I have found myself pondering more about the words from St. Augustine on which I based yesterday’s reflection:
“Imagine the vanity of thinking that your enemy can do you more damage than your enmity!”
-St. Augustine of Hippo, 4th Century
Along with looking at the notion of enemy as the ‘other’, those we would categorize, judge and marginalize, and therefore view as essentially sub-human, there is another way to reflect on the saint’s words – a way more direct and personal.
I’ve been in parish ministry over 19 years. During that time, I’ve heard some pretty painful, sad and tragic stories. I’ve learned something about human nature and the painful stories that are woven into our lives in one way or another; one the one hand, those moments of pain and struggle can help to transform us if we learn from them and grow through them. Conversely, those times of pain, tragedy and hurt can continue to control, hurt and beat us down if we cannot find a way to give them their due while still continuing the journey of life. This journey can include spiritual direction, counseling, and the hard work of forgiveness. Some things are simply unforgiveable, for us. However, if we ask God to do the forgiving, even if we’re not ready, we can begin to experience at that early stage some freedom and relief from the animosity or ill will or resentments within.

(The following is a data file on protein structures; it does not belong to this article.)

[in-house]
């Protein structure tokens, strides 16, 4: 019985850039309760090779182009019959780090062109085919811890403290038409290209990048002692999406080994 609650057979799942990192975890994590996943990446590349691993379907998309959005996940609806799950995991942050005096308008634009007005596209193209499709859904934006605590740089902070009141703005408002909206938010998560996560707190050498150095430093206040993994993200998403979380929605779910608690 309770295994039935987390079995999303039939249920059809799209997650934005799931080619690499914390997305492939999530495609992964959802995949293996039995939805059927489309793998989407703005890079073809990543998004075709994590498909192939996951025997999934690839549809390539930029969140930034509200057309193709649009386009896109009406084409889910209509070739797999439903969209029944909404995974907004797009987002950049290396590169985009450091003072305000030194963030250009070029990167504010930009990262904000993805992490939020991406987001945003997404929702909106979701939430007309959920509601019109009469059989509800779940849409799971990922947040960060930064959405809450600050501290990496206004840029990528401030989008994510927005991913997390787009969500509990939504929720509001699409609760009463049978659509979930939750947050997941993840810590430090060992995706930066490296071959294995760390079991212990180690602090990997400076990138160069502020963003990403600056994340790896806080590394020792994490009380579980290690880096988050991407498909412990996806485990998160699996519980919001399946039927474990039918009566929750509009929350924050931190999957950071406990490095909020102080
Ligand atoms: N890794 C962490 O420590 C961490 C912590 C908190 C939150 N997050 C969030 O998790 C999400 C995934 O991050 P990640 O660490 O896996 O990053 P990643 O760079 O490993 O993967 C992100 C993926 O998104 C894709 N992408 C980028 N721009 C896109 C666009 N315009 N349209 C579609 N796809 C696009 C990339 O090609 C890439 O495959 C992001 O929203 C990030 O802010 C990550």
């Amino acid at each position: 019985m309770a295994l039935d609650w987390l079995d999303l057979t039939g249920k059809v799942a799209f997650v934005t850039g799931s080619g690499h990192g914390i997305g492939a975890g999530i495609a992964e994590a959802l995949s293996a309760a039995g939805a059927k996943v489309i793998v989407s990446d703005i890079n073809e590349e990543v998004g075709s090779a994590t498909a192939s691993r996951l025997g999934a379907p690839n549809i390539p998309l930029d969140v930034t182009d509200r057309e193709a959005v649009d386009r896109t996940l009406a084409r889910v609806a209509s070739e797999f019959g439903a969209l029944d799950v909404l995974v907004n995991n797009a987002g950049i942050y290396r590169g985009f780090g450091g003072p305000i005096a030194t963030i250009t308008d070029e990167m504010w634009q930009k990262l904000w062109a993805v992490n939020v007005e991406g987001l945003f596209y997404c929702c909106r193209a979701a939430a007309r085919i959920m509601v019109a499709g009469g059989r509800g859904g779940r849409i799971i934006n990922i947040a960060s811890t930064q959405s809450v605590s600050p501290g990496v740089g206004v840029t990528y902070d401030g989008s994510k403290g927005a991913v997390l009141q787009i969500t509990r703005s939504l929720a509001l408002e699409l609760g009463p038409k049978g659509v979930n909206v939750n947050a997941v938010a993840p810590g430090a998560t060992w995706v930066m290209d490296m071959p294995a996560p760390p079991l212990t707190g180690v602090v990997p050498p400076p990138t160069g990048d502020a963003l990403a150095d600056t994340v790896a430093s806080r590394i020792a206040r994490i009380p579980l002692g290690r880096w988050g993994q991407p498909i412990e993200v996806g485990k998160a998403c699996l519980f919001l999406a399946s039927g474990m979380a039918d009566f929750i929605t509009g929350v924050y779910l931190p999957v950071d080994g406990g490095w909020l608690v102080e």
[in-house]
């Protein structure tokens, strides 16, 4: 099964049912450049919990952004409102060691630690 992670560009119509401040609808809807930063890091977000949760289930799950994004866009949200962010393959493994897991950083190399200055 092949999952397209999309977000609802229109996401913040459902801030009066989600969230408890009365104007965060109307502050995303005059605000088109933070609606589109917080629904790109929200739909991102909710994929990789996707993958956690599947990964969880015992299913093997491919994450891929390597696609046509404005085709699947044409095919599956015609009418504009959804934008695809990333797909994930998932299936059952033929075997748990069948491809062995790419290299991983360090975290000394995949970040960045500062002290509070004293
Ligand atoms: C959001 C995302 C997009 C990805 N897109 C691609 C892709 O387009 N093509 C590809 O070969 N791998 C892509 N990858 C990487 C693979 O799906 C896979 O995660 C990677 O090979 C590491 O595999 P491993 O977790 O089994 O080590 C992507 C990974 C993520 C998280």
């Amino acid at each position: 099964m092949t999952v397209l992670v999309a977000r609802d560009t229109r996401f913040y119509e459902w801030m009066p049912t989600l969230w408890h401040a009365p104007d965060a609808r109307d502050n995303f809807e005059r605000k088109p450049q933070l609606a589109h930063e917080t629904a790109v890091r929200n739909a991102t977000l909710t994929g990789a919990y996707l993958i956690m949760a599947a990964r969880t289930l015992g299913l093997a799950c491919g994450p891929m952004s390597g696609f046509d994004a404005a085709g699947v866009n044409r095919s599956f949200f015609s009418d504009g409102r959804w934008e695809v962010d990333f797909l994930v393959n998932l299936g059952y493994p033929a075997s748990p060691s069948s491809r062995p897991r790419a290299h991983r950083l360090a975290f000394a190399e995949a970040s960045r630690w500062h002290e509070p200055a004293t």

On this level, there is also much truth in what Augustine wrote. Those moments of abuse, betrayal, sadness and pain will live on inside us if we hang on to them, allowing enmity, a feeling of ill will, desire for revenge and resentment, to grow. This enmity is deadly to us in all kinds of ways, spiritually and otherwise, and has no effect on the one(s) to whom the ill will is directed.
A good prayer might be, “God of love and mercy, help me to see where enmity resides within me. Please give me the grace to grow more and more into freedom, hope and peace. Amen.”